So you all welcome to say your opinions of this subject.
    36y old female, s1-L5 micro discetomy 18th of September 2014
  • especially at the L5-S1 level.......there is not as much normal flexion, extension and rotation as there are in the artificial discs in the lumbar spine, which seems to lead to facet joint issues, in areas of the spine that were supposedly healthy prior to the implant. Revision surgery to remove the implant can be life threatening due to the major abdominal blood vessels that run through the area, so fusion in situ is the only option if the device fails or causes facet issues. I looked heavily into them, and while the idea sounds wonderful, there have been far too many not so great outcomes for those who have had them implanted in the lumbar area...especially at the L5-S1 level of the spine.
  • Yes, I know of the possible issues with possible spinal stenosis but I heart that in Europe where the spinal surgeries are more advanced the implants are future and they ll start to do them more in the US now in the future..
    Maybe in US they don't recommend it 1st since it is too expensive for the insurance

    I m kind of regretting that I did not do my home work better and rushed to my micro discetomy when I was still walking normal.
    Ok pain was terrible..

    I guess it' is the bends on the type implant too and the skills of the surgeon.

    Sandy, may I ask when did you had your surgery? As you seem experienced.
    36y old female, s1-L5 micro discetomy 18th of September 2014
  • sandisandi Posts: 6,343
    edited 09/29/2014 - 3:57 AM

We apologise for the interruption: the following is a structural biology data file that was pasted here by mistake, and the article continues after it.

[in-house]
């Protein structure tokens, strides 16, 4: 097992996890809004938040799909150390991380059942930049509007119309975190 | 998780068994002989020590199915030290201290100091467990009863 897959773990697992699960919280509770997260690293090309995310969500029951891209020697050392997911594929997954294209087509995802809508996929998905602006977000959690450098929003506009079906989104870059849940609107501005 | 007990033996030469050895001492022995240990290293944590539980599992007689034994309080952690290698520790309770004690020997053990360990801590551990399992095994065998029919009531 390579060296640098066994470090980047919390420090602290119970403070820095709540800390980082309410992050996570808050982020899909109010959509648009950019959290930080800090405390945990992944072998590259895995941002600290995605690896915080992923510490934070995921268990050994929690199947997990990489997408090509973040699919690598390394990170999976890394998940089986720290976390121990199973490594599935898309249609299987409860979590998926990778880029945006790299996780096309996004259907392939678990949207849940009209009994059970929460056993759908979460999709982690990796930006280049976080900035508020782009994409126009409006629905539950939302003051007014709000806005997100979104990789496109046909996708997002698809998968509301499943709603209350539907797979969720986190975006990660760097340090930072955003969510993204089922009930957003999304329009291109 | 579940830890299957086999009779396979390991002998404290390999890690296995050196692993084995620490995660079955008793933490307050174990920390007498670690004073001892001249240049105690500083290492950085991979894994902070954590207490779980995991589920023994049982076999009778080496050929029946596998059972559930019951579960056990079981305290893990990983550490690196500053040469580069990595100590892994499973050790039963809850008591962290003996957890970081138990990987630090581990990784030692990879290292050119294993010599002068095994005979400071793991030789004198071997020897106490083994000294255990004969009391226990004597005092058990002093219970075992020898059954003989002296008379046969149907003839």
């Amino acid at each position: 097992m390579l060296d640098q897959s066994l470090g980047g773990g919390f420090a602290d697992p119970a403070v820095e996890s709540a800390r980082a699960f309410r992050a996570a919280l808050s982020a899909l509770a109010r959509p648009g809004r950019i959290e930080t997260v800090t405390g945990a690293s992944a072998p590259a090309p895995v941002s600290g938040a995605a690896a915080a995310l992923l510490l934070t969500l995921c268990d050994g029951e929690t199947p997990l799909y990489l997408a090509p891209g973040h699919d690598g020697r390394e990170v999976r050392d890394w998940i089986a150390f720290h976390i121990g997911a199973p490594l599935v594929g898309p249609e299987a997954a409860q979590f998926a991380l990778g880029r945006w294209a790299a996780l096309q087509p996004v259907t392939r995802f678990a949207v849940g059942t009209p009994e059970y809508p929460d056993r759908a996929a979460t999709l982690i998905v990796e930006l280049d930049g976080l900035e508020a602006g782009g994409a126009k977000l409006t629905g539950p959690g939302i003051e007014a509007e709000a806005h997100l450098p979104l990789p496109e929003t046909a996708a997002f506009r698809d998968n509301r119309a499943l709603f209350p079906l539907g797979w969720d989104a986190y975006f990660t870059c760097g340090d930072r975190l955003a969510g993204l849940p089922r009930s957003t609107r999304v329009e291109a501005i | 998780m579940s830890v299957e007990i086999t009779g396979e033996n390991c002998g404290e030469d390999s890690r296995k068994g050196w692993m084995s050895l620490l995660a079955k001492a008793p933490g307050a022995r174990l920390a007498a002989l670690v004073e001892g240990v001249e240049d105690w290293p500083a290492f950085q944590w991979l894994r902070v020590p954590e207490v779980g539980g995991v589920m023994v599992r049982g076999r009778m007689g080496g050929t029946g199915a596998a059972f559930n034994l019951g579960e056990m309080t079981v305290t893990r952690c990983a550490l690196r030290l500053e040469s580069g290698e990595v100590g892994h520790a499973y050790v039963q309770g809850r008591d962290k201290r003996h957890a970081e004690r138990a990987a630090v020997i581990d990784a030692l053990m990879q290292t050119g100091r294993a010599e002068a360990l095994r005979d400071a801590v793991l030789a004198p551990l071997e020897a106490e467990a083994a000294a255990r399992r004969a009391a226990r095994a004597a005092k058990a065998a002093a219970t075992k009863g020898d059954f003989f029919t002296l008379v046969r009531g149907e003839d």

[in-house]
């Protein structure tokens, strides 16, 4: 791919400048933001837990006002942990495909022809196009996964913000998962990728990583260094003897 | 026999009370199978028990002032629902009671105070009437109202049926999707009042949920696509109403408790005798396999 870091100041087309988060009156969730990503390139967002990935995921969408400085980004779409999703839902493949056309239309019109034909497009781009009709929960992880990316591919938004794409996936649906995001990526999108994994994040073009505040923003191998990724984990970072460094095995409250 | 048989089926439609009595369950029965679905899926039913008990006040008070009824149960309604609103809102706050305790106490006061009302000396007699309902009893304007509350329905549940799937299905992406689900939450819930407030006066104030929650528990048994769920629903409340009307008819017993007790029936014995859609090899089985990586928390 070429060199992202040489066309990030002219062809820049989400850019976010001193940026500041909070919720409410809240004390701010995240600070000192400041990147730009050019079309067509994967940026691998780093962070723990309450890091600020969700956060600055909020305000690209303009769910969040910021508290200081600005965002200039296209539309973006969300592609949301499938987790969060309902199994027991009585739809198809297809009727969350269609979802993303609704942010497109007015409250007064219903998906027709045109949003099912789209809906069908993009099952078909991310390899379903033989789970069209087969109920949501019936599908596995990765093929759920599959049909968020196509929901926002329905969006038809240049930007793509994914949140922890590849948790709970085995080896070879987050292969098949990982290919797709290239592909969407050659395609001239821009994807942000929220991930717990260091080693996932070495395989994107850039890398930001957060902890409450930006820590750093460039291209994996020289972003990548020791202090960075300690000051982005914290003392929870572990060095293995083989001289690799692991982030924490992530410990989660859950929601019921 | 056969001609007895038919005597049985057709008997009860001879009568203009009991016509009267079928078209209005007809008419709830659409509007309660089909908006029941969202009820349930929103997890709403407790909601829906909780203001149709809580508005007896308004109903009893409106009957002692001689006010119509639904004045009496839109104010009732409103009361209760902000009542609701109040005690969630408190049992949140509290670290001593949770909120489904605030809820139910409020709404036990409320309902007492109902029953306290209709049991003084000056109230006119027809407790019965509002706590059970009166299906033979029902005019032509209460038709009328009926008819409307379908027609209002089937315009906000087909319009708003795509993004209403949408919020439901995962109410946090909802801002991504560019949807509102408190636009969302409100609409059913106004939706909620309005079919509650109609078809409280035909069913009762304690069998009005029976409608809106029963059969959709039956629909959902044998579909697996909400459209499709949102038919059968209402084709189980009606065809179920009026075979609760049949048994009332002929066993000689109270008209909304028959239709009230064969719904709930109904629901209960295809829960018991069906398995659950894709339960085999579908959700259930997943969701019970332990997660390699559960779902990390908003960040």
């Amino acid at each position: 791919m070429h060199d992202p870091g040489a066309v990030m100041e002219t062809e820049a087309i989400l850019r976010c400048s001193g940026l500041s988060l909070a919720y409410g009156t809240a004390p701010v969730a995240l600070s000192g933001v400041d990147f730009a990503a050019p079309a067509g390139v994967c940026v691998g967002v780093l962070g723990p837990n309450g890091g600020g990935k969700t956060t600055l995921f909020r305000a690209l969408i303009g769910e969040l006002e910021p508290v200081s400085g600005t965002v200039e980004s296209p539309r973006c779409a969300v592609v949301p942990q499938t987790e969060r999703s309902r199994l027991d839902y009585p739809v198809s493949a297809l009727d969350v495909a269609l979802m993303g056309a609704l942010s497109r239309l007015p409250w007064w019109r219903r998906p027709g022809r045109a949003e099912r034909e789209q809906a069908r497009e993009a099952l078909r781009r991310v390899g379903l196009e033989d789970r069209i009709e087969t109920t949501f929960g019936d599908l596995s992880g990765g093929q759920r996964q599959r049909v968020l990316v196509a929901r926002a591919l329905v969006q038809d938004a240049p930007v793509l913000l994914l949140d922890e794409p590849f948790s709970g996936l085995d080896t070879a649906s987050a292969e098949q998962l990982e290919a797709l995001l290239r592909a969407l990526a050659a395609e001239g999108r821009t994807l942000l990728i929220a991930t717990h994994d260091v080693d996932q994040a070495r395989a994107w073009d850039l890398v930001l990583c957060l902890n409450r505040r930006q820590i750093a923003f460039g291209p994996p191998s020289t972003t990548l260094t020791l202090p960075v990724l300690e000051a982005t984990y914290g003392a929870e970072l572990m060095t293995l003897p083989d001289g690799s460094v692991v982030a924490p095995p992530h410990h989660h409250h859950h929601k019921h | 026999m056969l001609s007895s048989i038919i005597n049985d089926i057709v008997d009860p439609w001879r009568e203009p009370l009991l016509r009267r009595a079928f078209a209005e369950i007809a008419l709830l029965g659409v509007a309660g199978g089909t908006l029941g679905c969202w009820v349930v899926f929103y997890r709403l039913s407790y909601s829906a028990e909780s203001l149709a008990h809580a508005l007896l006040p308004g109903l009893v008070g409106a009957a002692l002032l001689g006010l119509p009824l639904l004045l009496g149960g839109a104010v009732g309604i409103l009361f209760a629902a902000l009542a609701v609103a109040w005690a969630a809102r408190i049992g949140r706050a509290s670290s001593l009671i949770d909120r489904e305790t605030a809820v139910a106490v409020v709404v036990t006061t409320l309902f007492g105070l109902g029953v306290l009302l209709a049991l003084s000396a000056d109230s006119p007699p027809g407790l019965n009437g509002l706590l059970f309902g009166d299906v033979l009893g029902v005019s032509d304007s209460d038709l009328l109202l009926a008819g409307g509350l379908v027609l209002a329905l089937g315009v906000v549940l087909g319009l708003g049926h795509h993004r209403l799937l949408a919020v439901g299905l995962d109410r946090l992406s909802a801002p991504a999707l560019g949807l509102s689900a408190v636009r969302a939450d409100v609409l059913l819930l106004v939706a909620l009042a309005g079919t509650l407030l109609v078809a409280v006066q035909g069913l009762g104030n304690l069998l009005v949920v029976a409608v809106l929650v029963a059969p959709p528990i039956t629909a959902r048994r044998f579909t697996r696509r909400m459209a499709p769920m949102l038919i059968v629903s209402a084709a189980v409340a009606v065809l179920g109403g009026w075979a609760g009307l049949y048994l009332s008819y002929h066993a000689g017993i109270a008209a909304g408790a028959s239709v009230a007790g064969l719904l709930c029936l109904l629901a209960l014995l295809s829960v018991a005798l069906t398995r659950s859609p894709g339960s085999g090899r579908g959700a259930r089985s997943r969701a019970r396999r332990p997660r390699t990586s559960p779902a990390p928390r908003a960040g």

I had my first surgery in March of 2006, my second in August of 2007. I keep up with the technology and new products because I will require a third surgery, so I want to know what's going on in the world of spine products, options and surgery advances, so when I do have to have the third, I know what I am getting myself into.
    As far as Europe goes, and the adr, they have just as many problems in the lumbar area with discs as they do in the US, but they don't have to report them. Some of the doctors I have read about are wonderful, and really do seem to do their best for their patients, and there are a few others who are in it for the money that US customers bring to them......and have left patients completely to fend for themselves after implanting the device and making a mess for the patient.
    It's not just stenosis ( a narrowing of the spinal canal or the foramina- where the nerve roots exit) that is a cause for concern,), it is implanting the device in people who should be candidates according to the manufacturer's criteria, it is putting the device in people with facet joint problems, it is the device moving after it is implanted ( subisdence) because it is not inserted properly , there are a slew of problems that can occur and it is the patient who is left to try to deal with it. The longeivity studies aren't there- how long exactly will the adr last? What happens when it wears out? How do we remove it safely if need be? What options are out there for patients who don't have good outcomes for further treatment? How do we minimize the risk of facet or adjacent segment issues?
    I am not against adr in theory, I am against putting the device in people who aren't candidates, and doctors who aren't acting in the best interest of their patient. I researched them for a long time, and still do, but so far every device has had more than it's share of issues when used in the lumbar spine. In the cervical area, some devices seem to do better there, but the rotation, flexion and extension are more in line with the natural motion of the neck.
Sign In or Register to comment.